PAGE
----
Thus there has been provided, in accordance with the invention, a laparotomy sheet that fully satisfies the objectives, aims, and advantages set forth earlier. The sheet of the invention is remarkably simple, and yet possesses unusual advantages with few if any disabilities.
I claim as my invention:
1. In a disposable laparotomy sheet of the type having a major sheet of porous nonwoven fabric, including head and foot areas, and a fenestration in said laparotomy sheet to expose the operative area, the improvement comprising:
an opaque pigmented, embossed, fluid impervious plastic sheet adhesively secured to said major sheet and covering the upper surface thereof in the region of said fenestration to prevent fluid strike through,
said plastic sheet having said fenestration therein;
the combination of said plastic sheet being embossed and opaque pigmented being effective to diffuse reflected light and thereby minimize glare, said embossed sheet being effective to provide a less slippery finish and thereby reduce the tendency of surgical instruments to slide off when placed thereon.
2. Sheet of claim 1 wherein said plastic sheet extends completely across said laparotomy sheet to separate said head and said foot areas, said head and said foot areas being respectively adhesively secured to opposite edges of said plastic sheet.
3. Sheet of claim 1 wherein said plastic sheet extends over a generally central portion of said laparotomy sheet, the major sheet having an aperture therein larger than said fenestration with the edges of said aperture being spaced away from the periphery of said fenestration.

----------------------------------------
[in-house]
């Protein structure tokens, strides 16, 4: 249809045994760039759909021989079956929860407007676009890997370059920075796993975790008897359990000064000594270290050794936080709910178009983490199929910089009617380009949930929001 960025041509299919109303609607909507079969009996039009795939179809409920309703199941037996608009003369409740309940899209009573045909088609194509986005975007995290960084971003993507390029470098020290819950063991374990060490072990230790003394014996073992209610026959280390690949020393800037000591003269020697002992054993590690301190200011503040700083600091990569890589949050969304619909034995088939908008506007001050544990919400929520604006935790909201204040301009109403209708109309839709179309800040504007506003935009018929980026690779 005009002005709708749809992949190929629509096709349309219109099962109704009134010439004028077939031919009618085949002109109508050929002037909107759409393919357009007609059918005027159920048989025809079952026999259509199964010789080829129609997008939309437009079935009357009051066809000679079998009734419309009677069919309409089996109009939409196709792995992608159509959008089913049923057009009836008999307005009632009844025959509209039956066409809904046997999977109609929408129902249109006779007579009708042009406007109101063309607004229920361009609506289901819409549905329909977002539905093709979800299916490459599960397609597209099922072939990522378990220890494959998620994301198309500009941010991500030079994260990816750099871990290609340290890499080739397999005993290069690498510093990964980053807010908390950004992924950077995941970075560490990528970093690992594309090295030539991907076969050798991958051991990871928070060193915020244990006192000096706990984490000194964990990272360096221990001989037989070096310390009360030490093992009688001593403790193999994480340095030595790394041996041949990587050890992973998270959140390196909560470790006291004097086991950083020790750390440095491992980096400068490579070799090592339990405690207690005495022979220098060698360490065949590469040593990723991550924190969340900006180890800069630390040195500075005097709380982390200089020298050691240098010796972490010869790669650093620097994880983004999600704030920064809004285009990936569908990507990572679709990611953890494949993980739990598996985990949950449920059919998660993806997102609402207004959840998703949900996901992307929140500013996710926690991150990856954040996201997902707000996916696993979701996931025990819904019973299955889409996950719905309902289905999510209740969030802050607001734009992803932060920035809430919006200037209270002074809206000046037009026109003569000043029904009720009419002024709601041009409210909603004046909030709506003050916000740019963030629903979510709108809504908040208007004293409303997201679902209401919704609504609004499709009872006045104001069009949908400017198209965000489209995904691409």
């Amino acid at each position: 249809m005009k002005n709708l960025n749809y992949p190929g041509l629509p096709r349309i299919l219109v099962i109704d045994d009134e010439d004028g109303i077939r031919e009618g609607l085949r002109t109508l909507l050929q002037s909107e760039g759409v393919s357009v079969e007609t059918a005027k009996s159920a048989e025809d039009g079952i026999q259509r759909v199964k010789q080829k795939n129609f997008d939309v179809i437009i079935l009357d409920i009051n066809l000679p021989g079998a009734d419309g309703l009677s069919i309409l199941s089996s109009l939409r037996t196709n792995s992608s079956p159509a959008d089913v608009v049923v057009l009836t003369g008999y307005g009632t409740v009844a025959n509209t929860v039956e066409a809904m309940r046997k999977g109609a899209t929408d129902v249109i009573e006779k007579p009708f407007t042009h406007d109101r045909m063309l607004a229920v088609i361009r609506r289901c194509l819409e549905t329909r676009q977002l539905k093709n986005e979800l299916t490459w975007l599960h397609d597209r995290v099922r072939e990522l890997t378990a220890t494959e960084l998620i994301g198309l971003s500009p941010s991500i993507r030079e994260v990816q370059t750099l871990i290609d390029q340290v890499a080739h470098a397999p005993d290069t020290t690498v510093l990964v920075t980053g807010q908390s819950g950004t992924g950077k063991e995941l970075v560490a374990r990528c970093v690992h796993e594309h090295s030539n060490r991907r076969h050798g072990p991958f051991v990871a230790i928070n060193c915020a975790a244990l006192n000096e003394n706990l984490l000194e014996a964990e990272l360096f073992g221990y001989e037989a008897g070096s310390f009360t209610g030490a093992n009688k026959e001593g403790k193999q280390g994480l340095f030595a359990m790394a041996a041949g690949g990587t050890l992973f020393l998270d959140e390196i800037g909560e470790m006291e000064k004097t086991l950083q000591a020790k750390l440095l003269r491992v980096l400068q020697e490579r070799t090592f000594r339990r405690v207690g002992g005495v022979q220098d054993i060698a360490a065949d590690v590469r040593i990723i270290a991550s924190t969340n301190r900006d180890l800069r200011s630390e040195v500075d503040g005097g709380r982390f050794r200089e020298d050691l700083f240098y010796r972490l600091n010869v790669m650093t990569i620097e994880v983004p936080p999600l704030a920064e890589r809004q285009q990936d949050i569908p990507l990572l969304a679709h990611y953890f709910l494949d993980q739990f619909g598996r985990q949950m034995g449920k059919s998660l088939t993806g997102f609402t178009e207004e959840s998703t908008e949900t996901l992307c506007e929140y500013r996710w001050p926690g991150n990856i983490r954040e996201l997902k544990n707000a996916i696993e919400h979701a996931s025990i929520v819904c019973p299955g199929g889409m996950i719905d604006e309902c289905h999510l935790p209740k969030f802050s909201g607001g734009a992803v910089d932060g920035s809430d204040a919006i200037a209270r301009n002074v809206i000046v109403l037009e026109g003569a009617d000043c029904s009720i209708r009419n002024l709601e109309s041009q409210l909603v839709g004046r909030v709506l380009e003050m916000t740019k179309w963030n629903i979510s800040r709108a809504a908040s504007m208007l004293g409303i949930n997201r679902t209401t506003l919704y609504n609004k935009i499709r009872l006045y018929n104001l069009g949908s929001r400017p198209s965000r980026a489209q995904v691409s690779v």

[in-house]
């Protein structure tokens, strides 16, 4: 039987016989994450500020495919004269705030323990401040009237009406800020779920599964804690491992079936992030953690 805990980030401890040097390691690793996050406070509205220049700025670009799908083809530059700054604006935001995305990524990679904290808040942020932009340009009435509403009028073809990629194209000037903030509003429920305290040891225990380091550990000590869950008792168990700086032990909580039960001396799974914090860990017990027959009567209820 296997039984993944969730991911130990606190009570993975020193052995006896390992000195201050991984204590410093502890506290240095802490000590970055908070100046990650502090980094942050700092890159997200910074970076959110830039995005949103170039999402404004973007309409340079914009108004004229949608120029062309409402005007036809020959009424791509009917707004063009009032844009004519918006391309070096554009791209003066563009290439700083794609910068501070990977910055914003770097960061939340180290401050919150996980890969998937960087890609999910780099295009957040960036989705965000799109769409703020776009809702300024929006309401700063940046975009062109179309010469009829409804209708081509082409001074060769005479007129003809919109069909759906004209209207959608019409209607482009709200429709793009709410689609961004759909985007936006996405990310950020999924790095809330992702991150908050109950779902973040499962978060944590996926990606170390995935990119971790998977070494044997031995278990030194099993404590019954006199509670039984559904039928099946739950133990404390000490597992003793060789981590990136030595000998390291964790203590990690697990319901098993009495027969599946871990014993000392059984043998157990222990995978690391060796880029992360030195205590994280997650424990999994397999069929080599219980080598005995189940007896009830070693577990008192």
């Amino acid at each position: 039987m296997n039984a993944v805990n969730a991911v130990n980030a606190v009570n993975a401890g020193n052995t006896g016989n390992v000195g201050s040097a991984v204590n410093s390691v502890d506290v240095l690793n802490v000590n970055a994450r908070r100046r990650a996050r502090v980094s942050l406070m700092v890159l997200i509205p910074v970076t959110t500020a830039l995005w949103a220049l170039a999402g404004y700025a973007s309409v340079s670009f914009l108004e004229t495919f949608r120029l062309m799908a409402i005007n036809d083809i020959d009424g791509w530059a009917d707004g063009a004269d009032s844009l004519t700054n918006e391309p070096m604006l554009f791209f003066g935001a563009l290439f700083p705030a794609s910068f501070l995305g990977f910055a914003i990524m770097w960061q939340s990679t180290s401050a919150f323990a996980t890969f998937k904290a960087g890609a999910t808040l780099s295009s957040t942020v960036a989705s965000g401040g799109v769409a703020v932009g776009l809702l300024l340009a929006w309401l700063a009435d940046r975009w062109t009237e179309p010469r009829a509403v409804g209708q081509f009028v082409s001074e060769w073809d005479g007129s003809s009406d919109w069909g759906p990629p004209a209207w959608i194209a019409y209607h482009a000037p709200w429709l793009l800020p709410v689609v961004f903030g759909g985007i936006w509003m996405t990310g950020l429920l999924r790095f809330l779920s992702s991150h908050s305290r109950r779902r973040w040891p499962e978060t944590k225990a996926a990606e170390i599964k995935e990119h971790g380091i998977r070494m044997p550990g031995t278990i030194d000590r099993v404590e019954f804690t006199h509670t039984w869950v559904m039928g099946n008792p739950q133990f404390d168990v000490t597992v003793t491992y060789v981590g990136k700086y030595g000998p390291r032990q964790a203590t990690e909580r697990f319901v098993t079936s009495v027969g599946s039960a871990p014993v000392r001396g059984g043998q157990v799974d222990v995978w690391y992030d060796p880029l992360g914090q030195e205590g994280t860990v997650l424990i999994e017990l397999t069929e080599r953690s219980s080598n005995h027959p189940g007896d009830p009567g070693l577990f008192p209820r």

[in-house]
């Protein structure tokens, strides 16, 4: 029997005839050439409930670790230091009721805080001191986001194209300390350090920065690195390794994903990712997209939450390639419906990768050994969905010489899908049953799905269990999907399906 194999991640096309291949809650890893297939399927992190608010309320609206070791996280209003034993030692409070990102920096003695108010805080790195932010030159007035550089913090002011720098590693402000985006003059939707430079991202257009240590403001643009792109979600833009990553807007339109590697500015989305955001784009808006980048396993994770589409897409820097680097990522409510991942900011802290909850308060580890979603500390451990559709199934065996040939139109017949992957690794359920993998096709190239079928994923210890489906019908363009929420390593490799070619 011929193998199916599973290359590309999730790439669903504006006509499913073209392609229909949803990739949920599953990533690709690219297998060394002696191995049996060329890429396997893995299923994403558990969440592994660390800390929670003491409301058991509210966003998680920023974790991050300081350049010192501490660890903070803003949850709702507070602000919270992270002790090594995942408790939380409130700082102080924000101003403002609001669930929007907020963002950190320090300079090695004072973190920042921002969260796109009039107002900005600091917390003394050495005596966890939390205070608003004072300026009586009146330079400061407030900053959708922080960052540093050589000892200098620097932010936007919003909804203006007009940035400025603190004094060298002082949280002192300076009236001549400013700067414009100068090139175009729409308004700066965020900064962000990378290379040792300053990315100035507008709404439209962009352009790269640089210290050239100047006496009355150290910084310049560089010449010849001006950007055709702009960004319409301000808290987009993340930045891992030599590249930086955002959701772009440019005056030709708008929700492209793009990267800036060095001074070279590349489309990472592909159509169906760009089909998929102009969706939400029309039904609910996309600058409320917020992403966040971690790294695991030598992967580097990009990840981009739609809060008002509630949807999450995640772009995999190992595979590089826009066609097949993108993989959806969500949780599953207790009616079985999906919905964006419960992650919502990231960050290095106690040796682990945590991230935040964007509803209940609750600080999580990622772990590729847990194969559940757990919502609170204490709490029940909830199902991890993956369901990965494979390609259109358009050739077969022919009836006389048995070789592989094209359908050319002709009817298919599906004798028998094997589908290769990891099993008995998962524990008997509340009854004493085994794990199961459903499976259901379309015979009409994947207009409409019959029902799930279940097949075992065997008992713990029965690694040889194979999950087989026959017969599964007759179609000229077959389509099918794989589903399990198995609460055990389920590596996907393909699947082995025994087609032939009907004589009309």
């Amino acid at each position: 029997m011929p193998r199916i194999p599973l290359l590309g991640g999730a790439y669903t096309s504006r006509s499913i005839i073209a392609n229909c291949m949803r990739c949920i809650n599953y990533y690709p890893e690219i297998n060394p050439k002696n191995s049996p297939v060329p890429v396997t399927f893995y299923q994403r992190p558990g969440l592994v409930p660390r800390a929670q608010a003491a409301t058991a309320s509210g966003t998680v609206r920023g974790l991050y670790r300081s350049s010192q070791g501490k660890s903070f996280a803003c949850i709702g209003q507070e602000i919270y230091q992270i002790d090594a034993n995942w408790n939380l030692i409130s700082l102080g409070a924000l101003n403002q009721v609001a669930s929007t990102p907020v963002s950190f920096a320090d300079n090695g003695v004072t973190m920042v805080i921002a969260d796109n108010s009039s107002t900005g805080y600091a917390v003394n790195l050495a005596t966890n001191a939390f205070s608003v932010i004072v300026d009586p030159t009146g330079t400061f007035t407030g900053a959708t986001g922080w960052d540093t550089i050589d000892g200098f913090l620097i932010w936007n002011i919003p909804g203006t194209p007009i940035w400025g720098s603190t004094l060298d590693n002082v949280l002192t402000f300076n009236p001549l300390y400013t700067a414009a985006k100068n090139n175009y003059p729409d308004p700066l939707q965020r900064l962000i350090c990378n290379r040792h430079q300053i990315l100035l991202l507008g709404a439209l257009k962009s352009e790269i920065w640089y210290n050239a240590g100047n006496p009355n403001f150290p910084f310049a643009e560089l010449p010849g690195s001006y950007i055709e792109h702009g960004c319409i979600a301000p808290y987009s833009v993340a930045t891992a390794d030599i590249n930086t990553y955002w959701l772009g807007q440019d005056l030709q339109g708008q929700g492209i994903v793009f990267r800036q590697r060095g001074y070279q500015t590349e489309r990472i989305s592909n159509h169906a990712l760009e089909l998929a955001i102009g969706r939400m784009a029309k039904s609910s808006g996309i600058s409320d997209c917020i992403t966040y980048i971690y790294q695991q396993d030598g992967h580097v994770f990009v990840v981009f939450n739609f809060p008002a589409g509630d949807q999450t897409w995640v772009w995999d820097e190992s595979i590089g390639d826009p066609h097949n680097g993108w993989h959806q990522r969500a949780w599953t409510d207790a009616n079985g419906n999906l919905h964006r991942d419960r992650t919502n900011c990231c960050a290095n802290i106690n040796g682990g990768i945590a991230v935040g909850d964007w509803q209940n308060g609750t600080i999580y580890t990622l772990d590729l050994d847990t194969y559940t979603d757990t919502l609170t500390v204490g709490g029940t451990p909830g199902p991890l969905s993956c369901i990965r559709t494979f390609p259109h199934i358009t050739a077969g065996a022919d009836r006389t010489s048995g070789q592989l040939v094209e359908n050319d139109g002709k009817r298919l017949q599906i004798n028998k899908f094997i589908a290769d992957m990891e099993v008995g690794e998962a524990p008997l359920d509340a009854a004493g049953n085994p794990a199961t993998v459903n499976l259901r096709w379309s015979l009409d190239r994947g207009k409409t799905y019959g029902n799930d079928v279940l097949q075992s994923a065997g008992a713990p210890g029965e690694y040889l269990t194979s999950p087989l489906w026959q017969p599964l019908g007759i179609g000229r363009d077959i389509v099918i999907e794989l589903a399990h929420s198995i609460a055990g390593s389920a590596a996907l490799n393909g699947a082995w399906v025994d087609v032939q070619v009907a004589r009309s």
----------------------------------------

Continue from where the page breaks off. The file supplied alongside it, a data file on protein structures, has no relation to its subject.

4. Sheet of claim 1 wherein said plastic comprises polyethylene.
5. The sheet of claim 1 wherein the exposed upper surface of said major sheet is spaced from said fenestration.
|Citing Patent||Filing date||Publication date||Applicant||Title|
|US3799161 *||Feb 24, 1972||Mar 26, 1974||Kendall & Co||Multiple purpose drape|
|US3882859 *||Jun 4, 1973||May 13, 1975||Bard Inc C R||Elastic fenestrated drape|
|US3956048 *||Sep 9, 1974||May 11, 1976||Oy Suomen Vanutehdas-Finnwad Ltd.||Method for the manufacturing of a disposable operation textile|
|US4204532 *||Oct 11, 1977||May 27, 1980||The Dexter Corporation||Non-skid fenestration material|
|US4890628 *||Dec 3, 1987||Jan 2, 1990||Kimberly-Clark Corporation||Surgical drape with means for channeling and collecting fluids|
|US4965586 *||Oct 31, 1988||Oct 23, 1990||Geostar Corporation||Position determination and message transfer system employing satellites and stored terrain map|
|US5209243 *||Oct 18, 1991||May 11, 1993||Glassman Jacob A||Cesarian section collecting incise drape|
|US5503163 *||Mar 27, 1992||Apr 2, 1996||Boyd; Lynn||Neurosurgical drape pack|
|US5611356 *||Feb 12, 1996||Mar 18, 1997||Minnesota Mining And Manufacturing Company||Surgical drapes having tape attachment strips|
|US5765566 *||Jul 11, 1994||Jun 16, 1998||Minnesota Mining And Manufacturing Company||Surgical drapes having tape attachment strips|
|US5860420 *||Apr 10, 1996||Jan 19, 1999||Rotecno Ag||Surgical draping system having a reusable and a disposable component|
|US5921242 *||May 6, 1997||Jul 13, 1999||3M Innovative Properties Company||Drape sheets for use in surgical procedures|
|US6694981 *||Jul 16, 2002||Feb 24, 2004||Cook Incorporated||Surgical drape|
|USD742098||Oct 30, 2013||Nov 3, 2015||Hao Kim Pham||Wearable towel|
|DE4031943A1 *||Oct 9, 1990||Apr 16, 1992||Silver Plastics Gmbh & Co Kg||Sterilisable surgical cloth - with heat bonded absorbent outer thermoplastic layer, impermeable thermoplastic barrier layer and permeable thermoplastic base layer|
|WO1996001594A1 *||May 15, 1995||Jan 25, 1996||Minnesota Mining And Manufacturing Company||Novel surgical drapes having tape attachment strips|
|International Classification||A61B19/00, A61B19/08|